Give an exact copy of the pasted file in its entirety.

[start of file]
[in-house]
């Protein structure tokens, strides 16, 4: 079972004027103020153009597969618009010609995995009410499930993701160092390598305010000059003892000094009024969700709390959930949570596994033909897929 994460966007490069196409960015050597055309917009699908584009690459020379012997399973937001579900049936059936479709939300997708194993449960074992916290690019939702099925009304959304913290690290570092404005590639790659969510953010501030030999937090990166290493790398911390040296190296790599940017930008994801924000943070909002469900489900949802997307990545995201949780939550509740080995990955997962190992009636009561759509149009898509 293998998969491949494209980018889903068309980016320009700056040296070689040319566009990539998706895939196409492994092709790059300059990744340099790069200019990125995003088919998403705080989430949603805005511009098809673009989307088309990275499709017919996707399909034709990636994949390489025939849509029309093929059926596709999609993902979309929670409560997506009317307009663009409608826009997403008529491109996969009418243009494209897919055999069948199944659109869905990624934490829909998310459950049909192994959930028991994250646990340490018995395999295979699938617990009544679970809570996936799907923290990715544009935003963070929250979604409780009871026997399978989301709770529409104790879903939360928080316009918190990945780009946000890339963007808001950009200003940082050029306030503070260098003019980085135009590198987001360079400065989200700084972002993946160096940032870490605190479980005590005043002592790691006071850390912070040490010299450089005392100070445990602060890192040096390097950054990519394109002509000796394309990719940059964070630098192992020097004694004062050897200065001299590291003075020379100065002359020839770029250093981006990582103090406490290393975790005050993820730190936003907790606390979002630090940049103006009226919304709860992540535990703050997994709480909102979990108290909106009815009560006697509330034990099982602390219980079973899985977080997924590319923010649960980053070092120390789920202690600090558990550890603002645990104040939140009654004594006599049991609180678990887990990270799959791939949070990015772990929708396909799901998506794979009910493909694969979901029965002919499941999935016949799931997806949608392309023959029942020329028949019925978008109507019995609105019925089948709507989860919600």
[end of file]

[in-house]
């Protein structure tokens, strides 16, 4: 079972004027103020153009597969618009010609995995009410499930993701160092390598305010000059003892000094009024969700709390959930949570596994033909897929 994460966007490069196409960015050597055309917009699908584009690459020379012997399973937001579900049936059936479709939300997708194993449960074992916290690019939702099925009304959304913290690290570092404005590639790659969510953010501030030999937090990166290493790398911390040296190296790599940017930008994801924000943070909002469900489900949802997307990545995201949780939550509740080995990955997962190992009636009561759509149009898509 293998998969491949494209980018889903068309980016320009700056040296070689040319566009990539998706895939196409492994092709790059300059990744340099790069200019990125995003088919998403705080989430949603805005511009098809673009989307088309990275499709017919996707399909034709990636994949390489025939849509029309093929059926596709999609993902979309929670409560997506009317307009663009409608826009997403008529491109996969009418243009494209897919055999069948199944659109869905990624934490829909998310459950049909192994959930028991994250646990340490018995395999295979699938617990009544679970809570996936799907923290990715544009935003963070929250979604409780009871026997399978989301709770529409104790879903939360928080316009918190990945780009946000890339963007808001950009200003940082050029306030503070260098003019980085135009590198987001360079400065989200700084972002993946160096940032870490605190479980005590005043002592790691006071850390912070040490010299450089005392100070445990602060890192040096390097950054990519394109002509000796394309990719940059964070630098192992020097004694004062050897200065001299590291003075020379100065002359020839770029250093981006990582103090406490290393975790005050993820730190936003907790606390979002630090940049103006009226919304709860992540535990703050997994709480909102979990108290909106009815009560006697509330034990099982602390219980079973899985977080997924590319923010649960980053070092120390789920202690600090558990550890603002645990104040939140009654004594006599049991609180678990887990990270799959791939949070990015772990929708396909799901998506794979009910493909694969979901029965002919499941999935016949799931997806949608392309023959029942020329028949019925978008109507019995609105019925089948709507989860919600």